CARDIFF, WALES // Ireland mixed panache with power to beat Wales 30-22 in a pulsating opening match of the Six Nations yesterday, condemning the beleaguered holders to an eighth straight loss and already leaving their title defence in disarray.
Centre Brian O'Driscoll, who recently relinquished the Irish captaincy, instigated Wales' latest defeat by setting up Simon Zebo's 11th-minute try with a fabulous offload and going over himself after the break for his 46th try in 121 Irish Tests.
Prop Cian Healy barged over in the 23rd minute - after some dazzling footwork by Zebo - for the other Ireland try, who faced an onslaught in the final 32 minutes.
Alex Cuthbert, Leigh Halfpenny and Craig Mitchell scored tries for Wales in that period but Ireland's terrific defence made time run out for the hosts, who lost a fifth straight home Test for the first time since 1991.
"First game is a must win otherwise you're chasing your tail for the rest of the competition," said O'Driscoll, who has indicated this could be his final Six Nations. "We owed Wales one - they did a number on us in the last three games."
Fly-half Jonathan Sexton finished with a perfect kicking record of three penalties and three conversions for 15 points for the Irish, who were seen as dark horses for the Six Nations before this weekend but may suddenly find themselves given the tag of favourites.
Their main title rivals, France and England, must both travel to Lansdowne Road.
The Welsh, however, have not won a Test since last year's Grand Slam-winning campaign and until they stop giving their opposition big early leads, their winless run is unlikely come to an end.
It does not get any easier either, with pre-tournament favourites France awaiting them next weekend in Paris.
"We didn't start well, you need a foothold in the game," the interim Wales coach Rob Howley said. "You can't give any international side the space and time on the ball which we gave in the first 20 minutes."
It was a sixth straight loss under Howley, who has been filling in for Warren Gatland on and off for the past year while the New Zealander undertakes his duties as British and Irish Lions coach for the tour of Australia starting in June.
"This group of players will keep playing and they showed great character," Howley said. "It's just making that right decision under pressure ... we talked all week about starting well and we didn't."
Gatland was in the crowd as a Lions assessor and cannot have failed to have been impressed by the enduring class of O'Driscoll, who could yet be made Lions captain for a second time.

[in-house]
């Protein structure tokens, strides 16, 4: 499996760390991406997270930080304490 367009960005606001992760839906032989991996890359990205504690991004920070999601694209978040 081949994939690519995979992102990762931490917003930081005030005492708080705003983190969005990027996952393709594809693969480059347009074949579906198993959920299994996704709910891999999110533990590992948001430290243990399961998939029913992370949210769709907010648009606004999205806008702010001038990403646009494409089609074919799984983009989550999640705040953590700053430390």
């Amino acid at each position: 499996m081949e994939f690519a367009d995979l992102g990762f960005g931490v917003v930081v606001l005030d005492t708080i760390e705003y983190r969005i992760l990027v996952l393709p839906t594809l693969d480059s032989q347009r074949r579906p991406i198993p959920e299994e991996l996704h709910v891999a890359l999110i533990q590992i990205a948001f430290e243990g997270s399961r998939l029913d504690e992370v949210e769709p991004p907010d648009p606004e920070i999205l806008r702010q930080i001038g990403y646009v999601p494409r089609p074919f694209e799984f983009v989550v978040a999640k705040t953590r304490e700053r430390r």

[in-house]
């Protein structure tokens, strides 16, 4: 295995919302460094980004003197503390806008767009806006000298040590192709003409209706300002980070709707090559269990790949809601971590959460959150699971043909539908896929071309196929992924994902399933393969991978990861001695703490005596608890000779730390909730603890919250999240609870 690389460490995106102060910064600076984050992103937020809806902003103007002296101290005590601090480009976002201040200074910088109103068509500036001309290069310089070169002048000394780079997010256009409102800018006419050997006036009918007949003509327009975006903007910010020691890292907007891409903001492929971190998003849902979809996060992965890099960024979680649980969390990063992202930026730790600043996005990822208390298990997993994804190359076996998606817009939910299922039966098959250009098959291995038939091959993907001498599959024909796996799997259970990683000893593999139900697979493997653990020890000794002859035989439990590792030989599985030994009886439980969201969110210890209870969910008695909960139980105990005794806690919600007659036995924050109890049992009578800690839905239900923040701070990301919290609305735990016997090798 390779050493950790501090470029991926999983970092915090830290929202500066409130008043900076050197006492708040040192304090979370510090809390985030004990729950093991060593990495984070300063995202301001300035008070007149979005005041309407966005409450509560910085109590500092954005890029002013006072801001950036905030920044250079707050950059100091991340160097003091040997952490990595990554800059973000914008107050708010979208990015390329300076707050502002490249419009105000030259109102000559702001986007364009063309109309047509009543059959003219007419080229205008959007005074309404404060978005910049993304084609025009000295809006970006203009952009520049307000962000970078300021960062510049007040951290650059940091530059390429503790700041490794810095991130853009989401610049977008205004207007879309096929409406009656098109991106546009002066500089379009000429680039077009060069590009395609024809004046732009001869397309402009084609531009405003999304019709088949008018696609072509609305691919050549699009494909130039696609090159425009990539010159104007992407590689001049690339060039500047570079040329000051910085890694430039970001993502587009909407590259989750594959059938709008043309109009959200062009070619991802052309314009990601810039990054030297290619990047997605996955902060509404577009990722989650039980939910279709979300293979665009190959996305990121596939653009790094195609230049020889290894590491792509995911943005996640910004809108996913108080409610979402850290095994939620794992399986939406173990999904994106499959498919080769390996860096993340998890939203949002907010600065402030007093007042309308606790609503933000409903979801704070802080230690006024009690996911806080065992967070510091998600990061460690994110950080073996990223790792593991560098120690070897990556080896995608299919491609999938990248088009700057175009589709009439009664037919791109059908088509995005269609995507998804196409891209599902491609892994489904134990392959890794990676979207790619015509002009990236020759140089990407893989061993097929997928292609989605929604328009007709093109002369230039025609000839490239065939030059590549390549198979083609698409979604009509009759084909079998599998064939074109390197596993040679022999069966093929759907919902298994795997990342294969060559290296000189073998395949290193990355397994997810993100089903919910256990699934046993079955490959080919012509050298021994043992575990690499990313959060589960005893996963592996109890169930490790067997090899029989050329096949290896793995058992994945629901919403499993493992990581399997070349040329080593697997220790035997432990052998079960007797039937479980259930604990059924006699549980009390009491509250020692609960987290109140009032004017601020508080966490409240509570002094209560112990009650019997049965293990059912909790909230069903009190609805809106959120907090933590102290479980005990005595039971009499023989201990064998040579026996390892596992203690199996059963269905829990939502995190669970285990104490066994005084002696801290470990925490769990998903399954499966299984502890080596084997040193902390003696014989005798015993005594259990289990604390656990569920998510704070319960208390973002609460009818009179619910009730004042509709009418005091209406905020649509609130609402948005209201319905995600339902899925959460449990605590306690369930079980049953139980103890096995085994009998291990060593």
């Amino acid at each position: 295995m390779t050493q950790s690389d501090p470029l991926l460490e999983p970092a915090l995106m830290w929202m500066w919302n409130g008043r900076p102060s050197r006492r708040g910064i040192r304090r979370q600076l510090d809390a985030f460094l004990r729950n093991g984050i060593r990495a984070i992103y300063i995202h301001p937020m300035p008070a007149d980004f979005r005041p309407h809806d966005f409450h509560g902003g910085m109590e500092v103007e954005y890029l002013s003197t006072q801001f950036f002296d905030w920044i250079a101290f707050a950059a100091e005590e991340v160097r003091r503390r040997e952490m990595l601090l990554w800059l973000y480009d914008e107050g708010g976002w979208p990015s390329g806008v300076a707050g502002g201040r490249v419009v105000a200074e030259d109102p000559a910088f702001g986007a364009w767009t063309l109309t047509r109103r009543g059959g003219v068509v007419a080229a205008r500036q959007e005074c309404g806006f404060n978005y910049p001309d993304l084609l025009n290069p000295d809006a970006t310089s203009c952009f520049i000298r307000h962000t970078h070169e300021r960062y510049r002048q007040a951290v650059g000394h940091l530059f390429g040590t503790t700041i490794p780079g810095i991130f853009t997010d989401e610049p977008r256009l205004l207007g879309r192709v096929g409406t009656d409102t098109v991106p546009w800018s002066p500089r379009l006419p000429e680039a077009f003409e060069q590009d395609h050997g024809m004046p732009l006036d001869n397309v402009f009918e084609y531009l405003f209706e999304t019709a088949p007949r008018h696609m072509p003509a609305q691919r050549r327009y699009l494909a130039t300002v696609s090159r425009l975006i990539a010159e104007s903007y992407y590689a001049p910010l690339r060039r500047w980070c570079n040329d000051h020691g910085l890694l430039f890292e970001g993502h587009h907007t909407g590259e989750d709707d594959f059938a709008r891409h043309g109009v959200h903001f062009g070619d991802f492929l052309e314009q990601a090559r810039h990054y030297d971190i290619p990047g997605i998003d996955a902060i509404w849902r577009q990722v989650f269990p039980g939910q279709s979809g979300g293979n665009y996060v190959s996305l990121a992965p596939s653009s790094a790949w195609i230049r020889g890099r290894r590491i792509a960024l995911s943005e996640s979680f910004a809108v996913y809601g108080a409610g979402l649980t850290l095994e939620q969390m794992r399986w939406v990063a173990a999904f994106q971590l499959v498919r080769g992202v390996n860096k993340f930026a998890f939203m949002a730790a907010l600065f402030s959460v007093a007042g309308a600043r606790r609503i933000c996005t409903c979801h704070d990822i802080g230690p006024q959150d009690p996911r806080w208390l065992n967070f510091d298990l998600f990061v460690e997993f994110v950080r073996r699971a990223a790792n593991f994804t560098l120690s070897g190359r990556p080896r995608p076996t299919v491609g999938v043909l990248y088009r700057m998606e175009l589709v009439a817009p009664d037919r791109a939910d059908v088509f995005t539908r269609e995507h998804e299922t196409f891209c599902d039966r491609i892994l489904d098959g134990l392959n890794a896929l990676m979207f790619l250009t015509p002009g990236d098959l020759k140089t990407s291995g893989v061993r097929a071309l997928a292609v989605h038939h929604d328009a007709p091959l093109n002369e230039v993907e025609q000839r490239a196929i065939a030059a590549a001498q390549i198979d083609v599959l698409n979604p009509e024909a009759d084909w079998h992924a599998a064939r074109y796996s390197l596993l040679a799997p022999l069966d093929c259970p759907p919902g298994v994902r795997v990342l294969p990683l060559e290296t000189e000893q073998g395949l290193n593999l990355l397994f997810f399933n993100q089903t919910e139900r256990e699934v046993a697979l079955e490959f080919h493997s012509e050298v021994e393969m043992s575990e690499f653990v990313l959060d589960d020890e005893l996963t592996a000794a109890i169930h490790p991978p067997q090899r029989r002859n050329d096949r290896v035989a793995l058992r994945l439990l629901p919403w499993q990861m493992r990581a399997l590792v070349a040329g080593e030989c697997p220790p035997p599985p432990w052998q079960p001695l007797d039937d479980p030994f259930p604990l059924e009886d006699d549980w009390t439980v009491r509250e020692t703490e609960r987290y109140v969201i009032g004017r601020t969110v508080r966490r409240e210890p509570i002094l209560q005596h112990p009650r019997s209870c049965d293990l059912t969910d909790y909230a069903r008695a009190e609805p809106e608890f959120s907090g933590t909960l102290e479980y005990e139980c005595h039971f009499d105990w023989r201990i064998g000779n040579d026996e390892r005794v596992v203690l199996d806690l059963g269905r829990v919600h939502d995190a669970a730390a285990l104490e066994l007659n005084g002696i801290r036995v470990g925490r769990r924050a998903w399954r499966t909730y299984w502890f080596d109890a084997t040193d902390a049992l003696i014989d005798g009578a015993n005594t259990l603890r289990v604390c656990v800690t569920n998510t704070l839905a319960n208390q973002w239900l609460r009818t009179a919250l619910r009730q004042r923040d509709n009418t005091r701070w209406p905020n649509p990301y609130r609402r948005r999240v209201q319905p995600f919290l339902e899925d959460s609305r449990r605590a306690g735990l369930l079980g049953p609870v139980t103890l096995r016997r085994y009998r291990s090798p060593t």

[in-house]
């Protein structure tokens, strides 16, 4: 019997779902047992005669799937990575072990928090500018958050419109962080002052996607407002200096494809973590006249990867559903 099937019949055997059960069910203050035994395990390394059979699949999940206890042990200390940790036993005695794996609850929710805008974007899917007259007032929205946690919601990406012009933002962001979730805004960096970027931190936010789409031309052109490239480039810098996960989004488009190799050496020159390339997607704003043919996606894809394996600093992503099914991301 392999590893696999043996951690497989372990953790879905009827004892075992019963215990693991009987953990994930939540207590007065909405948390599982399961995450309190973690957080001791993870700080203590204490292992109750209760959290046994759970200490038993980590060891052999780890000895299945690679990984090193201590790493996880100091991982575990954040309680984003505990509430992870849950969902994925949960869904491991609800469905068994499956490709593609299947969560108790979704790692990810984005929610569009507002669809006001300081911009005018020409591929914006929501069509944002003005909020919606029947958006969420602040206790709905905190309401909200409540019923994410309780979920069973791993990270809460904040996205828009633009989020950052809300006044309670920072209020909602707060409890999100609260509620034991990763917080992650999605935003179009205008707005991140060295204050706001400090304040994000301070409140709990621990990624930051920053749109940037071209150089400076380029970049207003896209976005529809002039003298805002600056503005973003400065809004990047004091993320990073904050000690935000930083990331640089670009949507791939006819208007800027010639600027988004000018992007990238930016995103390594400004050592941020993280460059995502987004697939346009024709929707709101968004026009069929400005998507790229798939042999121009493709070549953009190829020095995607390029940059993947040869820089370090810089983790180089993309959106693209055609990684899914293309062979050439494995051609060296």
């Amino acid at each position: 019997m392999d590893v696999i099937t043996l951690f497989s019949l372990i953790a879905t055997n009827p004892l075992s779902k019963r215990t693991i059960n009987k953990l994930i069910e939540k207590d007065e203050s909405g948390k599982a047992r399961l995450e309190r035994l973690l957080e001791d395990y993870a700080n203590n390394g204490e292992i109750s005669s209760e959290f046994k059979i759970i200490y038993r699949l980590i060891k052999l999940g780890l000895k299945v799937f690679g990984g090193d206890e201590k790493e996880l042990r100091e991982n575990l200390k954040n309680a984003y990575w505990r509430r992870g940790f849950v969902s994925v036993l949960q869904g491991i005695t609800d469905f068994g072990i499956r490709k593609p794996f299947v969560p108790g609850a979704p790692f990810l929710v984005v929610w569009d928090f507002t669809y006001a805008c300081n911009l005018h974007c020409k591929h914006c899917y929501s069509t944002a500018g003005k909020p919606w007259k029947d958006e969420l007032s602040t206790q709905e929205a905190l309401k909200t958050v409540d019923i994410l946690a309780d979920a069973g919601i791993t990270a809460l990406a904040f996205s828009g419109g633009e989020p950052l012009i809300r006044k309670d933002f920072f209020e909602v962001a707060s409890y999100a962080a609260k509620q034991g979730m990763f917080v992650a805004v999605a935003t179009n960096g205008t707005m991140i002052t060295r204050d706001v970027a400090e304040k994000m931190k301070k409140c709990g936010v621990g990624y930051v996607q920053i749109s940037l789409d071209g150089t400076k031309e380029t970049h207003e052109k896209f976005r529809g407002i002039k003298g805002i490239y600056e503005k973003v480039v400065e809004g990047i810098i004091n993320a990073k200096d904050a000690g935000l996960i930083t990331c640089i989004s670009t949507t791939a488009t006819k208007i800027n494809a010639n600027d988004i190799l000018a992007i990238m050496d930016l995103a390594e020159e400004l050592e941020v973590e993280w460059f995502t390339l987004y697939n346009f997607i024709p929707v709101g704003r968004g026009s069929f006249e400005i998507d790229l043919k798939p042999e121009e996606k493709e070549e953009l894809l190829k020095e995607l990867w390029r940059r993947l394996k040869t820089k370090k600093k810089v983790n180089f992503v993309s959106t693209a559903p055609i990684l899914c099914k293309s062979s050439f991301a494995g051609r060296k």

"He was brilliant but that's Brian," the Ireland coach Declan Kidney said.
LONDON // Stuart Lancaster, the England coach, was satisfied with a 38-18 win over Scotland in their Six Nations opener at Twickenham.
Centre Billy Twelvetrees marked his England debut with a try to Chris Ashton, Geoff Parling and Danny Care also crossed as England built on their autumn Test win over world champions New Zealand.
“I’m really pleased with the score line,” Lancaster told BBC1. “I’d have taken that at the start of the day. We were a little loose on occasions but, overall, I’m pleased with the start. We have been building steadily and getting more consistency.
“That New Zealand game [a shock victory last December] gave us a lot of confidence. Now we’ve got to continue to build on that.”
England tackle Ireland next, 30-22 victors over Wales in Cardiff, and Lancaster is relishing the challenge.
“We’ve got a very hard game in Dublin next week,” he said. “We watched half of the game. Ireland played well in the first half but Wales came back well in the second half.”
Man-of-the-match Owen Farrell was accurate with the boot again, contributing 18 points courtesy of four penalties and three conversions. He told BBC1: “It’s important to keep the scoreboard ticking over. The boys work hard to get these penalties and it’s important to reward them by kicking them over.
“We played with real pace and tempo and I thought the intensity was good. But we can be hard on ourselves as well. There are plenty of things to work on.”
Scotland coach Scott Johnson said his team conceded too many “easy yards” after seeing his pack overwhelmed in the second half.
“We said before the match that if we got the contact area right we’d win the game. Yeah, they had the opportunities. We butchered a couple, too,” he said. “We gave them too many easy yards and we’re really disappointed. We let ourselves down.”
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